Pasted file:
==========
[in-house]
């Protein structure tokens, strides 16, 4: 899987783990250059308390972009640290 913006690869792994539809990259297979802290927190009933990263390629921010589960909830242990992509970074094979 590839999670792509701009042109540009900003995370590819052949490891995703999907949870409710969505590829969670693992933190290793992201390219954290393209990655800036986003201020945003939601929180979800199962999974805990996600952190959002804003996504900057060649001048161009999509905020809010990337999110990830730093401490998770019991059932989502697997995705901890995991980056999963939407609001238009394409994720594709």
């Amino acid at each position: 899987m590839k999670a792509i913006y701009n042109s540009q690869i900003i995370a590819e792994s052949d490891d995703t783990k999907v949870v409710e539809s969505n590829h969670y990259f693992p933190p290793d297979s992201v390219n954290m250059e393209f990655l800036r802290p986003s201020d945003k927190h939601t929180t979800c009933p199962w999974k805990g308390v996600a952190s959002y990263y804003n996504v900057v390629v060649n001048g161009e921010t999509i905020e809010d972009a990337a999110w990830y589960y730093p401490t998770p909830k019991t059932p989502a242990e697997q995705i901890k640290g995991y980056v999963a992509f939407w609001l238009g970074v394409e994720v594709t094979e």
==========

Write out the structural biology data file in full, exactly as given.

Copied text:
[in-house]
């Protein structure tokens, strides 16, 4: 899987783990250059308390972009640290 913006690869792994539809990259297979802290927190009933990263390629921010589960909830242990992509970074094979 590839999670792509701009042109540009900003995370590819052949490891995703999907949870409710969505590829969670693992933190290793992201390219954290393209990655800036986003201020945003939601929180979800199962999974805990996600952190959002804003996504900057060649001048161009999509905020809010990337999110990830730093401490998770019991059932989502697997995705901890995991980056999963939407609001238009394409994720594709």
């Amino acid at each position: 899987m590839k999670a792509i913006y701009n042109s540009q690869i900003i995370a590819e792994s052949d490891d995703t783990k999907v949870v409710e539809s969505n590829h969670y990259f693992p933190p290793d297979s992201v390219n954290m250059e393209f990655l800036r802290p986003s201020d945003k927190h939601t929180t979800c009933p199962w999974k805990g308390v996600a952190s959002y990263y804003n996504v900057v390629v060649n001048g161009e921010t999509i905020e809010d972009a990337a999110w990830y589960y730093p401490t998770p909830k019991t059932p989502a242990e697997q995705i901890k640290g995991y980056v999963a992509f939407w609001l238009g970074v394409e994720v594709t094979e």